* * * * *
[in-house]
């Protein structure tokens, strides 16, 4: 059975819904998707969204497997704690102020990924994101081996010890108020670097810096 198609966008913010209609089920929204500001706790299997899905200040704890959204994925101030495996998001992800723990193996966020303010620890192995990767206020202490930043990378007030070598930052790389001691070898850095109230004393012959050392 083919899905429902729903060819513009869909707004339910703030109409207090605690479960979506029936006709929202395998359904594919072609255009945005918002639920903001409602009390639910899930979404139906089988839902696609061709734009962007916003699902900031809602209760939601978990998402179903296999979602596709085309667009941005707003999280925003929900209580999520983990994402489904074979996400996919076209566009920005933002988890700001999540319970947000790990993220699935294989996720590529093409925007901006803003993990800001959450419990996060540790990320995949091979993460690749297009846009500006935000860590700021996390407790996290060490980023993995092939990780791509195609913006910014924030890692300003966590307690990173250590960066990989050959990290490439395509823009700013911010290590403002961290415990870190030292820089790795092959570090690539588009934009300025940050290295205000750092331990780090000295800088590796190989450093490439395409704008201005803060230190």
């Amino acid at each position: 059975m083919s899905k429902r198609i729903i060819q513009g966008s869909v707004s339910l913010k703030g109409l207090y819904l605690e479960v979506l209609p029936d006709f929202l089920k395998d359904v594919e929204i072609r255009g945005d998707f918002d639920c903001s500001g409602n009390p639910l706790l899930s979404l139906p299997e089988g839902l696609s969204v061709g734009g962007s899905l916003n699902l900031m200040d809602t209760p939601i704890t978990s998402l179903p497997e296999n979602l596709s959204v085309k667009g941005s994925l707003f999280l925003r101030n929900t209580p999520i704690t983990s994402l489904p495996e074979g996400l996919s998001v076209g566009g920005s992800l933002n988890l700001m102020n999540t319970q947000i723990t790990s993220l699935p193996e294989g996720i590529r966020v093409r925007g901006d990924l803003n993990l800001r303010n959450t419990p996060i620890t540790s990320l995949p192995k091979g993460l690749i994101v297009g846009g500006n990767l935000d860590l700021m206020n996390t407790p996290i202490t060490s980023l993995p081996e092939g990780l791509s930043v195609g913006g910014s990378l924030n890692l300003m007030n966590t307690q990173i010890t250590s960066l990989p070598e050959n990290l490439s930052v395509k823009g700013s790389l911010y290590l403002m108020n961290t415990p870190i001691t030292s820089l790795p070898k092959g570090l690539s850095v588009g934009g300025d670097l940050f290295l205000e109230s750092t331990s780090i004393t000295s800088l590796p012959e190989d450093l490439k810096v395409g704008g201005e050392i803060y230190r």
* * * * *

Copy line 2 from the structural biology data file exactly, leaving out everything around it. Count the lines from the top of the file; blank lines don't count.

């Protein structure tokens, strides 16, 4: 059975819904998707969204497997704690102020990924994101081996010890108020670097810096 198609966008913010209609089920929204500001706790299997899905200040704890959204994925101030495996998001992800723990193996966020303010620890192995990767206020202490930043990378007030070598930052790389001691070898850095109230004393012959050392 083919899905429902729903060819513009869909707004339910703030109409207090605690479960979506029936006709929202395998359904594919072609255009945005918002639920903001409602009390639910899930979404139906089988839902696609061709734009962007916003699902900031809602209760939601978990998402179903296999979602596709085309667009941005707003999280925003929900209580999520983990994402489904074979996400996919076209566009920005933002988890700001999540319970947000790990993220699935294989996720590529093409925007901006803003993990800001959450419990996060540790990320995949091979993460690749297009846009500006935000860590700021996390407790996290060490980023993995092939990780791509195609913006910014924030890692300003966590307690990173250590960066990989050959990290490439395509823009700013911010290590403002961290415990870190030292820089790795092959570090690539588009934009300025940050290295205000750092331990780090000295800088590796190989450093490439395409704008201005803060230190």